Top judicial body dismisses judge who objected to Erdoğan’s third-time candidacy

Turkey's top judicial body HSK on July 6 dismissed judge Ahmet Çakmak after he objected to President Recep Tayyip Erdoğan’s third-time candidacy in the 2023 Presidential Elections.

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The Board of Judges and Prosecutors (HSK) on July 6 dismissed judge Ahmet Çakmak from the profession after he was relocated twice during an investigation regarding his objection to President Recep Tayyip Erdoğan’s third-time candidacy in the 2023 Presidential Elections, according to reporting of the daily Cumhuriyet

According to the Law on Judges and Prosecutors, a person sentenced to be relocated twice is dismissed from the profession. 

Ahmet Çakmak was sentenced to be relocated twice as a result of investigations opened for reasons such as “using bold fonts in official correspondence,” saying “I will apply to the European Court of Human Rights (ECHR) for the allegations in my file that can be part of a sketch comedy,”  in a petition, and asking for training to the prosecutor who asked for the arrest of a 12-year-old child.

Çakmak has been suspended from duty while the appeal process against the dismissal decision continues. The decision has not yet been communicated to Çakmak.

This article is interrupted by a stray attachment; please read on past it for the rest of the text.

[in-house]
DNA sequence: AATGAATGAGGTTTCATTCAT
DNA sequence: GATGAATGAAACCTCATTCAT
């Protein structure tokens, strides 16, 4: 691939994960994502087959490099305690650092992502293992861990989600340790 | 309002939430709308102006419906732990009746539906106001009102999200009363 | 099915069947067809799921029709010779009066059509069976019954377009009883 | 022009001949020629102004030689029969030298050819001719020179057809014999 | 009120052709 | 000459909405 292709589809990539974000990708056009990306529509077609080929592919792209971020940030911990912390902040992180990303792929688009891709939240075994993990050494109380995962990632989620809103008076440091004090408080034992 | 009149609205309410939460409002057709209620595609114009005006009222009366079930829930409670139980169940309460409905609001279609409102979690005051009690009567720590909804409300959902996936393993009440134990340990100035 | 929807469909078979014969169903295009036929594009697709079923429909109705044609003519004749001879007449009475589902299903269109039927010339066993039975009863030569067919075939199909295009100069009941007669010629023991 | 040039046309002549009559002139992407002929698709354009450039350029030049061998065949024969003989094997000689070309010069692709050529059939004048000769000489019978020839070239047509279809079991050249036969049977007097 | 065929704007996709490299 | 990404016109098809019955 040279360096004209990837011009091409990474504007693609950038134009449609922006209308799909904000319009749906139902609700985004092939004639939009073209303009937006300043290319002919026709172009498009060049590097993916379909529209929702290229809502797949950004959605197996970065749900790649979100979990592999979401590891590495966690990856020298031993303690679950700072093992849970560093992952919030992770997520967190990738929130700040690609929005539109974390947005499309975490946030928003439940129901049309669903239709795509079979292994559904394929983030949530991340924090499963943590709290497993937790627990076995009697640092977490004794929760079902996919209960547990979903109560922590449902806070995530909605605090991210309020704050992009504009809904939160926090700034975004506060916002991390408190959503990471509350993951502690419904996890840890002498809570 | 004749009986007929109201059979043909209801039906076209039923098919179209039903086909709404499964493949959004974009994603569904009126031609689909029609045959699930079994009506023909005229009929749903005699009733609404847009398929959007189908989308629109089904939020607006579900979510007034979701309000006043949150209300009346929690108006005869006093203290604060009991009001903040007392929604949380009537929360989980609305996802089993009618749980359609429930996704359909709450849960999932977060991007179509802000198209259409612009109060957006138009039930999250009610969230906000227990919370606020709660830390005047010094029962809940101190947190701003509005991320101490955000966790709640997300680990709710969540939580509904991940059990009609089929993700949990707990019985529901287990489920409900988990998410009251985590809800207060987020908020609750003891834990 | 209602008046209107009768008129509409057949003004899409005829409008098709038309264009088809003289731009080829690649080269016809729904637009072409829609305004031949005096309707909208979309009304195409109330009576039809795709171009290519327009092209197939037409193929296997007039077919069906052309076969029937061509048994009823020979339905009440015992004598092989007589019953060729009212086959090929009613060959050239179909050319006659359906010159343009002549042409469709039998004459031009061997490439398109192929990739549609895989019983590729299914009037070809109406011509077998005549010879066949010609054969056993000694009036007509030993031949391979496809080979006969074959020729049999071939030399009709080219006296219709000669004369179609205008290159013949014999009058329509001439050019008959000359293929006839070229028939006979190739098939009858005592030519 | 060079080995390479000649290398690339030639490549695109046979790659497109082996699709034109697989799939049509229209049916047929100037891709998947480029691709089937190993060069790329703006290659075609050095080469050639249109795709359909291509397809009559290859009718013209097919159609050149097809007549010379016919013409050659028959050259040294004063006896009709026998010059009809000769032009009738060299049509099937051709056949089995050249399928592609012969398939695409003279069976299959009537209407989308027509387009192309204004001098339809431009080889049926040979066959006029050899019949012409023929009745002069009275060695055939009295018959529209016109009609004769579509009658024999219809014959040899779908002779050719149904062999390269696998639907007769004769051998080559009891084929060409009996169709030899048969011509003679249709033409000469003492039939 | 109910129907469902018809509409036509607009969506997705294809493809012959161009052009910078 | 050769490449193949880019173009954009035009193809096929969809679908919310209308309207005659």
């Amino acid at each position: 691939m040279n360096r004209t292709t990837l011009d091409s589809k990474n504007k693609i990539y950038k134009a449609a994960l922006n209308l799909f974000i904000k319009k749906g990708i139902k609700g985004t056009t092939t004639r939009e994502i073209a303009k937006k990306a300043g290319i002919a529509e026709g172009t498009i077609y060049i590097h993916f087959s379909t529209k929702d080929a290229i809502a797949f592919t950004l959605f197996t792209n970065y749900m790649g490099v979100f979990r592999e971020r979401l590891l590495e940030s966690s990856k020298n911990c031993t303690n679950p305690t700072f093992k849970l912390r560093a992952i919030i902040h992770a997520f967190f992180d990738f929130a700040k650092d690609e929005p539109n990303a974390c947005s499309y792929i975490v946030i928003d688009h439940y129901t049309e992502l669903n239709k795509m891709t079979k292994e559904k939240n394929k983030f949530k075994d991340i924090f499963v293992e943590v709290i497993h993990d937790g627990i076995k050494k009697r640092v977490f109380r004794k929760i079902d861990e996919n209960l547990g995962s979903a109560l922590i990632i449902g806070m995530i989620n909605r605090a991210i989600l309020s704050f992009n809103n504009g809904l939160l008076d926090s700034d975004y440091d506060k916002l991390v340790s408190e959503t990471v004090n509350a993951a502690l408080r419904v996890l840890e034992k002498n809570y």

Çakmak's lawyer said that the HSK is continuing the tradition of the Gülenists, which attempted a coup in 2016 after infiltrating the state and dismissing opposition from state cadres for many years. He stated, “The judiciary is in the hands of the government.”

After Erdoğan announced that he would run for office for the third time in the May 14 presidential elections and the Supreme Election Council (YSK) approved his candidacy, thousands of people as well as political parties filed applications with the YSK.

Judge Çakmak was amongst those who objected to Erdoğan’s candidacy. 

In his appeal to the YSK on March 28, Çakmak reminded that anyone with the qualifications to vote can object to the candidacy and emphasized that he made the application "as a citizen." Drawing attention to the fact that Erdoğan was elected president twice in 2014 and 2018, Çakmak noted in the appeal that the decision to renew the elections was taken by the president, not the Turkish Grand National Assembly, and said that "Erdoğan cannot be nominated for president."

Erdoğan became president for the first time in the presidential elections held in 2014.

He later took office as the first president of the new executive presidential system in the elections held in June 2018.

Article 110 of the Constitution says that “A person may be elected as the President of the Republic for two terms at most,” whereas Article 116 says “If the Assembly decides to renew the elections during the second term of the President of the Republic, he/she may once again be a candidate.”

However, it was Erdoğan who decided to renew the elections. Despite this, the YSK rejected the objections against President Erdoğan's candidacy.

Pro-government figures argued that the presidential elections in 2014 were held under the “old (parliamentary) system” and the elections in 2018 were held under the “new (presidential) system.” The main argument of those who defend this view is that everything has been “reset” with the new system initiated after the 2017 referendum consolidating the presidential system.

Erdoğan emerged victorious with 52.18 percent of the votes against Kemal Kılıçdaroğlu in the presidential runoff.